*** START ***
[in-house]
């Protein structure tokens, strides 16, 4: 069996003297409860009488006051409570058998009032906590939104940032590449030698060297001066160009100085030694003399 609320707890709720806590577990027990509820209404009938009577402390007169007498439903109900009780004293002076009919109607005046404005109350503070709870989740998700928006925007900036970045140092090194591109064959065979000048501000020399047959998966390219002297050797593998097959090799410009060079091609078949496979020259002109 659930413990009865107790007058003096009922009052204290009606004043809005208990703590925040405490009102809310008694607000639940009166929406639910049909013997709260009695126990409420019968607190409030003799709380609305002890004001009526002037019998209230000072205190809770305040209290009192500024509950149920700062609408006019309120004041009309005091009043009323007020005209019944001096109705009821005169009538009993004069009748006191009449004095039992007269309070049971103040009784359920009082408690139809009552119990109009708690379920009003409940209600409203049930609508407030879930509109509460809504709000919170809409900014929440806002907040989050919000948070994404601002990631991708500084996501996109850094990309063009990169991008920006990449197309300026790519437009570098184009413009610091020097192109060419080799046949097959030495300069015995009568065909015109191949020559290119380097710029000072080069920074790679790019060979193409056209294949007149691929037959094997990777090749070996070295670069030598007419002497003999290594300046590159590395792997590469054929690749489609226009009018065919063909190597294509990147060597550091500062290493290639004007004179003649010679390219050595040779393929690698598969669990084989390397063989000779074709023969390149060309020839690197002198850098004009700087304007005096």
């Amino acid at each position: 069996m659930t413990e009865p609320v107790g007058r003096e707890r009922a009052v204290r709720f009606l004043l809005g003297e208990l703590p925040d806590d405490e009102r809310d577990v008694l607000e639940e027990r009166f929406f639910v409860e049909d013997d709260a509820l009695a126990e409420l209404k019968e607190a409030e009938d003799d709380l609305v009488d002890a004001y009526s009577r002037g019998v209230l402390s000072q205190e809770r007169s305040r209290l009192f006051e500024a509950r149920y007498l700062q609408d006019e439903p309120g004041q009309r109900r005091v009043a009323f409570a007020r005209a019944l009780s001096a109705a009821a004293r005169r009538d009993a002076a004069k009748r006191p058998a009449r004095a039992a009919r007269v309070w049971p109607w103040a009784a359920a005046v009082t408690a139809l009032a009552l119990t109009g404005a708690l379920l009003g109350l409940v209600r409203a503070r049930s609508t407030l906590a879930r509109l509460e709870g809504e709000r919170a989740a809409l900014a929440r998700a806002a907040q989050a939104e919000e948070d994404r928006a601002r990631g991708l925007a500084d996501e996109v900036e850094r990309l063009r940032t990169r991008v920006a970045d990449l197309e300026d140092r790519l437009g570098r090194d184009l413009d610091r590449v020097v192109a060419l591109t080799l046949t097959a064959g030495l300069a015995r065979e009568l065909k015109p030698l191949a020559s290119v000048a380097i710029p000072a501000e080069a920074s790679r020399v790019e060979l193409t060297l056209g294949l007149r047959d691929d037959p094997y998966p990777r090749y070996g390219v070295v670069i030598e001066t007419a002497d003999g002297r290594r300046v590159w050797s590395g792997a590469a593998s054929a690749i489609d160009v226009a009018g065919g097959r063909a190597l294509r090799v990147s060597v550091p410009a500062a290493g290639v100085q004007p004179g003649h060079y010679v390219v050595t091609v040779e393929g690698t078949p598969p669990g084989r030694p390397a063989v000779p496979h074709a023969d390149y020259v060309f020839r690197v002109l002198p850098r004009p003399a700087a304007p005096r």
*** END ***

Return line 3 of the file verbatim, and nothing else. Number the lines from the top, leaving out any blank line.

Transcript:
């Amino acid at each position: 069996m659930t413990e009865p609320v107790g007058r003096e707890r009922a009052v204290r709720f009606l004043l809005g003297e208990l703590p925040d806590d405490e009102r809310d577990v008694l607000e639940e027990r009166f929406f639910v409860e049909d013997d709260a509820l009695a126990e409420l209404k019968e607190a409030e009938d003799d709380l609305v009488d002890a004001y009526s009577r002037g019998v209230l402390s000072q205190e809770r007169s305040r209290l009192f006051e500024a509950r149920y007498l700062q609408d006019e439903p309120g004041q009309r109900r005091v009043a009323f409570a007020r005209a019944l009780s001096a109705a009821a004293r005169r009538d009993a002076a004069k009748r006191p058998a009449r004095a039992a009919r007269v309070w049971p109607w103040a009784a359920a005046v009082t408690a139809l009032a009552l119990t109009g404005a708690l379920l009003g109350l409940v209600r409203a503070r049930s609508t407030l906590a879930r509109l509460e709870g809504e709000r919170a989740a809409l900014a929440r998700a806002a907040q989050a939104e919000e948070d994404r928006a601002r990631g991708l925007a500084d996501e996109v900036e850094r990309l063009r940032t990169r991008v920006a970045d990449l197309e300026d140092r790519l437009g570098r090194d184009l413009d610091r590449v020097v192109a060419l591109t080799l046949t097959a064959g030495l300069a015995r065979e009568l065909k015109p030698l191949a020559s290119v000048a380097i710029p000072a501000e080069a920074s790679r020399v790019e060979l193409t060297l056209g294949l007149r047959d691929d037959p094997y998966p990777r090749y070996g390219v070295v670069i030598e001066t007419a002497d003999g002297r290594r300046v590159w050797s590395g792997a590469a593998s054929a690749i489609d160009v226009a009018g065919g097959r063909a190597l294509r090799v990147s060597v550091p410009a500062a290493g290639v100085q004007p004179g003649h060079y010679v390219v050595t091609v040779e393929g690698t078949p598969p669990g084989r030694p390397a063989v000779p496979h074709a023969d390149y020259v060309f020839r690197v002109l002198p850098r004009p003399a700087a304007p005096r």